- The Washington Times - Thursday, August 12, 2004

Five candidates are vying for the House seat being vacated by Republican Rep. Porter J. Goss, who has been nominated by President Bush to head the CIA.

Among the group are four Republicans scrambling to be the party nominee for the Nov. 2 general election: Lee County Commissioner Andy Coy, former state Rep. Connie Mack IV, state Rep. Carole Green and cardiologist Frank Schwerin. But party officials say the seat is a guaranteed victory.

“It is a district that went for [President] Bush by 22 points, and there is no credible opposition, that is as close as we get to a lock,” said Bo Harmon, spokesman for the National Republican Congressional Committee.

Mr. Mack, 36, has major name recognition in the state as the son of former Sen. Connie Mack III of Florida. He is also the great-grandson of baseball legend Connie Mack (a.k.a. Cornelius McGillicuddy), the family patriarch, who founded the Philadelphia Athletics, now the Oakland A’s.

Joseph Agostini, a spokes-man for the Florida Republican Party, said the state party is not taking sides in the primary, but added, “When one looks at a candidate like Connie Mack, with that name recognition, it really puts that candidate in a good position.”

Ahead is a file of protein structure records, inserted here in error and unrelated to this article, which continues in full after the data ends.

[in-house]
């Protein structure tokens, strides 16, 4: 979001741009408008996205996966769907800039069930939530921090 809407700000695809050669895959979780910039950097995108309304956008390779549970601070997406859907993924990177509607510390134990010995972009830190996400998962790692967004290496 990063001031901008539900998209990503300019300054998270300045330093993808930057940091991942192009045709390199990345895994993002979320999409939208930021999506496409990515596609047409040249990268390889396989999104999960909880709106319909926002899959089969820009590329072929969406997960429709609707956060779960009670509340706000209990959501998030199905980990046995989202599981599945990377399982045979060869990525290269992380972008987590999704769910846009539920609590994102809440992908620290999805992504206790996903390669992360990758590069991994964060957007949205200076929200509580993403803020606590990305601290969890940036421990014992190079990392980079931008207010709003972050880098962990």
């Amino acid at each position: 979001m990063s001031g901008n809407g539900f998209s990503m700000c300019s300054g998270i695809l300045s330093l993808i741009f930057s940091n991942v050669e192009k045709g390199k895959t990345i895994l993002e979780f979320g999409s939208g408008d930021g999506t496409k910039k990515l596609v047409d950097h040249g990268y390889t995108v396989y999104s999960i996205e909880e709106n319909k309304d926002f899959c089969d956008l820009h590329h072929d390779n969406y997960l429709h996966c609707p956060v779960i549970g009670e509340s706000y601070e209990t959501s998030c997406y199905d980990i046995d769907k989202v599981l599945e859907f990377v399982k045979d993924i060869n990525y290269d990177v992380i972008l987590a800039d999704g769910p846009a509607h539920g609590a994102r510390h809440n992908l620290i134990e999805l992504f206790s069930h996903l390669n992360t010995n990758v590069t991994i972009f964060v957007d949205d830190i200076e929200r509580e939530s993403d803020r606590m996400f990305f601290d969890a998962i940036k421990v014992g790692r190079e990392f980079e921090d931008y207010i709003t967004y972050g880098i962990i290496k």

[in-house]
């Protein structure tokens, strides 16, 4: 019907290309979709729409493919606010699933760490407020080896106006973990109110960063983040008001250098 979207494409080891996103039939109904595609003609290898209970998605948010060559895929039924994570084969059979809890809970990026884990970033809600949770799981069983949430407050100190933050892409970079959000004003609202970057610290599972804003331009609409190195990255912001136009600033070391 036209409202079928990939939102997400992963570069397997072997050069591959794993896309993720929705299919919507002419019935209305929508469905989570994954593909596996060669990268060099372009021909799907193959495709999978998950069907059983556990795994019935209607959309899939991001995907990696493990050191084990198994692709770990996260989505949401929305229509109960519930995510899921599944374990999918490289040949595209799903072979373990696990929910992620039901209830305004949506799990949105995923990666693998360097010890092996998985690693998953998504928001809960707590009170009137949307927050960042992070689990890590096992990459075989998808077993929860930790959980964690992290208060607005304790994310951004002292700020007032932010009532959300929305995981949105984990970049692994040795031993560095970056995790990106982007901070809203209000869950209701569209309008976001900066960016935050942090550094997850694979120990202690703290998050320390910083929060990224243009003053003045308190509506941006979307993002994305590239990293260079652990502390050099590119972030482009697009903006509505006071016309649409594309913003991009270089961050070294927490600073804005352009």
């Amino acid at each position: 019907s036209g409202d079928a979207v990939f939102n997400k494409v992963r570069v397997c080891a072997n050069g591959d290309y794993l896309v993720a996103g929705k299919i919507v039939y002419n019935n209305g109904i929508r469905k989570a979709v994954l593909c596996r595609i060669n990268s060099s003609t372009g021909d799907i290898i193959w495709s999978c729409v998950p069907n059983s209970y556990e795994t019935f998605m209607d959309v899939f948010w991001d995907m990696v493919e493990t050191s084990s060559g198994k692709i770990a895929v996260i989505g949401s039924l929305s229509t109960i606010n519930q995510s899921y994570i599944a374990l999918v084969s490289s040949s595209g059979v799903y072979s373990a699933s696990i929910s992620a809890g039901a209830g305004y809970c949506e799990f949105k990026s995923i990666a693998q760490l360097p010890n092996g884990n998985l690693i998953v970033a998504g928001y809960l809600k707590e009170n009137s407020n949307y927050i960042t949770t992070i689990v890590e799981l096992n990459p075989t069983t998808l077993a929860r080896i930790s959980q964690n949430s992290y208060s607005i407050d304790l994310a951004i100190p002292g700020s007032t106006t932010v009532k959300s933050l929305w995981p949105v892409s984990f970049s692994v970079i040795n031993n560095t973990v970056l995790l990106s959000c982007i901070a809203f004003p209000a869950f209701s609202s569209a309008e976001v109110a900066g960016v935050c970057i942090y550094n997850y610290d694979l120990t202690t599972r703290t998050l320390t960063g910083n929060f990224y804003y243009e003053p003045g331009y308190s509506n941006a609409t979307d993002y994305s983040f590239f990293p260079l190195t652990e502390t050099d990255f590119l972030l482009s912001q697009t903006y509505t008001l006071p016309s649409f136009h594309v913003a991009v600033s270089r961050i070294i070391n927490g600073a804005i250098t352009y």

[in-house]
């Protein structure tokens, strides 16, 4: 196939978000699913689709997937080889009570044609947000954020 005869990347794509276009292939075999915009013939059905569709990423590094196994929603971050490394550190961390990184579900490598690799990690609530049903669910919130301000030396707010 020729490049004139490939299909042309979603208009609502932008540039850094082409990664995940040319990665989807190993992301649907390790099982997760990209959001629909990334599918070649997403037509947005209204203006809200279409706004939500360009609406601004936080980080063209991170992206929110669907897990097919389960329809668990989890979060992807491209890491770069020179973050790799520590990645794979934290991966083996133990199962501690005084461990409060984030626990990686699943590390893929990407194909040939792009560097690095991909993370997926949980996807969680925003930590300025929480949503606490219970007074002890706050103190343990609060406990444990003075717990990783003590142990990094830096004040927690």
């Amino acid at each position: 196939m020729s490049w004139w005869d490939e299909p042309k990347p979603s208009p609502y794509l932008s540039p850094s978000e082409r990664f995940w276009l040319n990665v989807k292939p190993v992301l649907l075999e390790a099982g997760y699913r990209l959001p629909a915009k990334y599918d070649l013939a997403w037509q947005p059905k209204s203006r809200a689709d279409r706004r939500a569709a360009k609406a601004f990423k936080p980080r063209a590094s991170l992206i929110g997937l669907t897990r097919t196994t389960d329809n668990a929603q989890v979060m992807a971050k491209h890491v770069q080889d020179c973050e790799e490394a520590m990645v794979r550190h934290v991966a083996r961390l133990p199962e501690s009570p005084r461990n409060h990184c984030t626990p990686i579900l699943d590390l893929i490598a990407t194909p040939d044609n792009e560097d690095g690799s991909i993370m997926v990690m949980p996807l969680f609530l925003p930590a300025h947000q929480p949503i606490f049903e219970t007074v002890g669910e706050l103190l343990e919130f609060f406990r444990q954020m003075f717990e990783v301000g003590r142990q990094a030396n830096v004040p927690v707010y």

“And we’re confident the Republicans will make gains all throughout the state, and we also have the Senate seat open as well,” Mr. Agostini said, referring to the retirement of Democratic Sen. Bob Graham.

Mr. Goss, who announced his retirement from Congress earlier this year after serving eight terms in Florida’s 14th District, was nominated by Mr. Bush on Tuesday to become director of the Central Intelligence Agency.

The seat is not being highly contested by the Democrats. The state party only put up one candidate, Robert Neeld, an accountant who has little in the way of campaign cash.

Regardless of who wins the Aug. 31 primary, if Mr. Goss is confirmed by the Senate before the November election, the seat will remain vacant until the January inauguration. Ordinarily when congressional seats are vacated, there are special elections to quickly fill the position.

“Until the Senate confirms [Mr. Goss], he will retain his seat, and no action will be taken,” said Jenny Nash, spokeswoman for the Florida Secretary of State’s Office, adding that the cost to have a special election to fill the seat for only a short time would be a waste of money.

The primary will take place the same week as the Republican National Convention, which convenes in New York later this month.

According to the Federal Election Commission, Mr. Mack’s $1.25 million war chest is nearly double the combined intake of his three challengers — and the $439,000 he raised in the second quarter is more than the money raised overall, $431,000, by his closest challenger, Mrs. Green.


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